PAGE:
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Obama Drops Into Florida's Political Frenzy

President Obama makes his fourth visit to Florida today, one of only a half dozen states outside the Beltway he's visited that many times since entering the White House. He'll find a Sunshine State again rich with political intrigue, where major developments in the gubernatorial, Senate and Congressional races just this week point to an election cycle as busy as any in recent memory.

Obama's visit - to deliver an address on his space policy and to raise money for the Democratic National Committee - of course points to his own political interest in the state. Not since 1976 had a Democratic presidential nominee won 51 percent of the vote in Florida, as Obama did two years ago. But recent polling shows that his standing has slipped there as in many battlegrounds from 2008, something that could affect the entire Democratic ticket this fall.

Democrats had a voter registration advantage of 660,000 in 2008, after the party added 500,000 voters to its rolls between the 2006 and 2008 elections. Republican registration rose by 130,000. However, after a successful election year that also included picking up two Republican House seats, the party has no apparent edge in this year's midterm elections.

"I think it's lining up to be a pretty Republican year in Florida," said Central Florida University political scientist Aubrey Jewett, co-author of the book Politics in Florida. "Florida-specific polls show Obama's approval rating is about where it is around the country. And the average Floridian isn't happy with the health care bill."

Although Republicans are involved in one of the most heated Senate primaries in the country, both Gov. Charlie Crist and Marco Rubio regularly lead likely Democratic nominee, Rep. Kendrick Meek, in early general election polling.

And yet that Senate race could be at a critical point, with many increasingly convinced Crist will decide to forego the Republican primary he appears unable to win and instead run as an independent. A Quinnipiac survey released this morning found Rubio up 23 points in the primary, while Crist held a small lead as an independent in a three-way general election race.

Crist has until month's end to make that move, but many feel a more immediate decision about whether to sign or veto an education bill backed by most state Republicans will signal his intentions.

In the race for governor, several recent polls found Attorney Gen. Bill McCollum (R) with double-digit leads over state Chief Financial Officer Alex Sink (D). Unlike Sink - who's been seen for years as a rising star in the Democratic Party - before his successful run for attorney general four years ago, many believed McCollum's political career was over after 20 years in the House and two failed Senate bids.

But now his momentum appears to be threatened with the sudden entrance of Republican Rick Scott, a wealthy conservative activist who led a movement against national health care legislation.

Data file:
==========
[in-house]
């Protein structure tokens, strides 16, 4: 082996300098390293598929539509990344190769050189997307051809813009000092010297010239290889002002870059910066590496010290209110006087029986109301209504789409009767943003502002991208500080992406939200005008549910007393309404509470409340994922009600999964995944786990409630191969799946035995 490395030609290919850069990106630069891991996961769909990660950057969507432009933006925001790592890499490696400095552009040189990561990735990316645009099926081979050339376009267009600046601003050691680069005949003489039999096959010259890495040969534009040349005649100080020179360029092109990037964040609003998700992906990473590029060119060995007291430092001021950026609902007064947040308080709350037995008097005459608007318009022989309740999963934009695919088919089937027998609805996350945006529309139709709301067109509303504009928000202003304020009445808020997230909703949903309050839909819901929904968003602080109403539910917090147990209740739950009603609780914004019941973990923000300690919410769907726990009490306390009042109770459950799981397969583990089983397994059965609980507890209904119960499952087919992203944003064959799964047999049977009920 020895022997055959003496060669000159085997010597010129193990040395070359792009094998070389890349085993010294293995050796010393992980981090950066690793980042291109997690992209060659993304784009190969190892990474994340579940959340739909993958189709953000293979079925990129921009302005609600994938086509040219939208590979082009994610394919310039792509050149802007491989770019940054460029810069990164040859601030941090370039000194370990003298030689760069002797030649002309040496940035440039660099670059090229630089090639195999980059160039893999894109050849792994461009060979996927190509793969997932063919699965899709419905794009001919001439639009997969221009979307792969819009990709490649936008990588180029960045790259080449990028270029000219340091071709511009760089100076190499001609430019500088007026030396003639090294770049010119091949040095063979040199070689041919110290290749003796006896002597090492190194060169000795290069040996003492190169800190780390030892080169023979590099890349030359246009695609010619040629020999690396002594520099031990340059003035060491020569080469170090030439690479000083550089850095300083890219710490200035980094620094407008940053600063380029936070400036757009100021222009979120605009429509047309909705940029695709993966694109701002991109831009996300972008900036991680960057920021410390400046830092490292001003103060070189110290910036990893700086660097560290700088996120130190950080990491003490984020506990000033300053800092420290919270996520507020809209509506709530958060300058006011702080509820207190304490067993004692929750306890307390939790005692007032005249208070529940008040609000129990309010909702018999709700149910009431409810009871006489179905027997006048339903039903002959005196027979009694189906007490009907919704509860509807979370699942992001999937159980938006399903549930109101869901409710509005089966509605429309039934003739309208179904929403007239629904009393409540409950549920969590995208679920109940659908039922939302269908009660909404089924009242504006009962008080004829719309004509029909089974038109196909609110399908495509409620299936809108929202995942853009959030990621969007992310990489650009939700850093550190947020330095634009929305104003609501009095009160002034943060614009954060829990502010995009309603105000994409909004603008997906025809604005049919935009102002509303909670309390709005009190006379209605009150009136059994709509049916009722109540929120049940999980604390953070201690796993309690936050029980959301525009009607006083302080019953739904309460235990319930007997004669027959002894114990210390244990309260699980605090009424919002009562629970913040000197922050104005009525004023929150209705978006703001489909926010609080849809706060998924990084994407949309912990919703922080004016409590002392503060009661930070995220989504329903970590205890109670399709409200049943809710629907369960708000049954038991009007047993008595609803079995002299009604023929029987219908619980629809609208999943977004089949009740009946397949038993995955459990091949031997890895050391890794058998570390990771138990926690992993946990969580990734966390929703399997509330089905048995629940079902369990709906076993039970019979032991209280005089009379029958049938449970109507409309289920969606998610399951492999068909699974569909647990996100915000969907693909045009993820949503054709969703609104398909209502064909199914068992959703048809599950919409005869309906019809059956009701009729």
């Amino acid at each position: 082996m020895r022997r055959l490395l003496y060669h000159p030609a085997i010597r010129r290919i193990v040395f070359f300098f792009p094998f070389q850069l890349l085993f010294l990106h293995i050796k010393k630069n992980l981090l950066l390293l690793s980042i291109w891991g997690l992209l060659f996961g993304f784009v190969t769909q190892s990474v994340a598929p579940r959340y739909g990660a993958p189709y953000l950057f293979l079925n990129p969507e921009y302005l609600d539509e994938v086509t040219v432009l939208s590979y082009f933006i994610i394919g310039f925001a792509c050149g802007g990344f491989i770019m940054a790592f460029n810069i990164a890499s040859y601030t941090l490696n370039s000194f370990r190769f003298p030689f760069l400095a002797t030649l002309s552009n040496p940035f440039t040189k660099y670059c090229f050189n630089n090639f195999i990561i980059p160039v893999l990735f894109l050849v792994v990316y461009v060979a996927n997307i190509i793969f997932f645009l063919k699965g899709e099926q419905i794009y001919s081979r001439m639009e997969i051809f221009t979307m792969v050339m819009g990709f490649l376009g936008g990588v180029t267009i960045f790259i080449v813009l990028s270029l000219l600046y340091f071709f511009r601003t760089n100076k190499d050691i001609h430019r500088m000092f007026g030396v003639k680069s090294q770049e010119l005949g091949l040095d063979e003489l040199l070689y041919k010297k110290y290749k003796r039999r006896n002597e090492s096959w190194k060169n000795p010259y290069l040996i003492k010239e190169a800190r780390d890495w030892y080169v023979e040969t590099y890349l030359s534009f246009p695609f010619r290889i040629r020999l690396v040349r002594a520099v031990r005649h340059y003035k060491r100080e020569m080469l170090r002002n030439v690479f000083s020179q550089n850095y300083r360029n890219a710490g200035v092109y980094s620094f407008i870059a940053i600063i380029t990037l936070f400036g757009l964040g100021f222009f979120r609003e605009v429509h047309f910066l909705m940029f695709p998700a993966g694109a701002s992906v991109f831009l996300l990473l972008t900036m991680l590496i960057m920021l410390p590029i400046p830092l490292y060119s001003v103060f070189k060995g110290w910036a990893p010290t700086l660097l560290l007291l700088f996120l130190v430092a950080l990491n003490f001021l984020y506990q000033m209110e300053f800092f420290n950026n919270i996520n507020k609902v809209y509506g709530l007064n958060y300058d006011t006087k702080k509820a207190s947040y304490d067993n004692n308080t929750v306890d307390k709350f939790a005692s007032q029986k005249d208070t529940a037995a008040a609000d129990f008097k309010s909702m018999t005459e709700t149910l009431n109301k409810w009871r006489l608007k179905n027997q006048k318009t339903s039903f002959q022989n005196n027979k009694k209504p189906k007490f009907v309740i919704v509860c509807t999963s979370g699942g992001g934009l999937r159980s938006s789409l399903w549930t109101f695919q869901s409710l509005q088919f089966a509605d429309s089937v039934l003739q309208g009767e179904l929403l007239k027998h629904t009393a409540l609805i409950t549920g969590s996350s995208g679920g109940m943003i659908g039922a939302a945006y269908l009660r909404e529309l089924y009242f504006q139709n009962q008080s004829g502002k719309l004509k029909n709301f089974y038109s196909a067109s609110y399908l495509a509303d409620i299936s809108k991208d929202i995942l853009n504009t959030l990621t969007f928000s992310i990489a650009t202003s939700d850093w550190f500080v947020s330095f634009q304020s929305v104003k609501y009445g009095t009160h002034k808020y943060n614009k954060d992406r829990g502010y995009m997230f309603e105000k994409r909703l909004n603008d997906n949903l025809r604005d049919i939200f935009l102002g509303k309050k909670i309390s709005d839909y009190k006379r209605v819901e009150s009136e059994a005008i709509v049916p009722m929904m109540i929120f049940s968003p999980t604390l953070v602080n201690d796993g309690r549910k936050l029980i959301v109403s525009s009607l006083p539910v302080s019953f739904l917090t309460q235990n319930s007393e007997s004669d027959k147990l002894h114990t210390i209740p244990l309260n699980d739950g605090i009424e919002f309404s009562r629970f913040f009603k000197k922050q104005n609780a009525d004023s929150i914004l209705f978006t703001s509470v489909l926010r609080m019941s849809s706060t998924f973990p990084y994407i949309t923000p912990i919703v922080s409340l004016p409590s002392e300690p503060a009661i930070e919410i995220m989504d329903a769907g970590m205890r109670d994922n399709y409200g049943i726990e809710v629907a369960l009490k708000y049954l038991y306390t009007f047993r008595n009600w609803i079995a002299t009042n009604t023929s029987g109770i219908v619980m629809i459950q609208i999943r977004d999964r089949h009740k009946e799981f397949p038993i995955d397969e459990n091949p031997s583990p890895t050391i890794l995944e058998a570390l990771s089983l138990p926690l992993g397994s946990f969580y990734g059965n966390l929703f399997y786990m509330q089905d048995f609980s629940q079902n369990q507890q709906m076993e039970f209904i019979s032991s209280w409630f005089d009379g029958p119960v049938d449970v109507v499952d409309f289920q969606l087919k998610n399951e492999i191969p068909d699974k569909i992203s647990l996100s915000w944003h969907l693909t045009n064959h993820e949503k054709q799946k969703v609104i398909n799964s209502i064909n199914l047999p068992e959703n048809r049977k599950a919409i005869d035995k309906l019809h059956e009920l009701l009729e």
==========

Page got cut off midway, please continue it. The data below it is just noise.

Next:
"While they fight over who is the biggest conservative, Alex Sink will continue to share her vision for the future and her business plan for creating Florida jobs," said Emily DeRose, spokesperson for the Democratic Governors Association.

As the first congressional election since the health care vote in Congress, Democrats are hoping their special election victory Tuesday in the 19th District is a positive omen for the future. They say the senior-heavy district proves that all-important bloc of the electorate is on-board with the new law. Whether true or not, Rep.-elect Ted Deutch (D) had the sizeable advantages of running in a heavily Democratic district and a large fundraising edge over his Republican opponent.

The two Orlando-area Republican seats Democrats picked up in 2008 appear to be the party's most vulnerable this year, though Republicans also have their eyes on Rep. Ron Klein's 22nd District seat.

In the 8th District, Rep. Alan Grayson has made a national name for himself after using fiery language both in the media and on the House floor during the health care debate. It certainly attracted attention, as well as Republican challengers, though a few top GOP recruits opted against running.

One reason could be Grayson's fundraising abilities. He's not only one of the most personally wealthy members of Congress, he's shown the ability to attract dollars from around the country. Grayson raised more than $800,000 in both the last three months of 2009 and the first three of 2010.

Grayson could face businessman Bruce O'Donaghue, state Rep. Kurt Kelly or attorney Todd Long. Jewett notes that this could be one of the most expensive races in the country.

"He probably has been too outspoken and too outrageous for his own good," said Jewett. "But that district has moved Democratic since its creation in 2002."

Rep. Suzanne Kosmas is another freshman incumbent the national GOP is targeting. With the help of former Rep. Tom Feeney's connection to disgraced lobbyist Jack Abramoff, Kosmas cruised to victory in the 24th District by a 57-41 percent margin.

Among the many Republicans looking to knock Kosmas out this year are State Rep. Sandy Adams, Winter Park City Commissioner Karen Diebel and Craig Miller, the former CEO of the Ruth's Chris restaurant chain. Kosmas is one of many vulnerable Democrats around the country who will face scrutiny over their health care vote. Unlike Grayson's, John McCain won this district with 51 percent.

Florida is ripe with intrigue in other districts as well. Rep. Mario Diaz-Balart (R) opted to vacate his 25th District and run in the neighboring 21st, a slightly more Republican seat where his brother Lincoln is retiring. 2008 nominee Joe Garcia is back to run for the open seat after losing to Mario Diaz-Balart by just 6 points.

-- Kyle Trygstad and Mike Memoli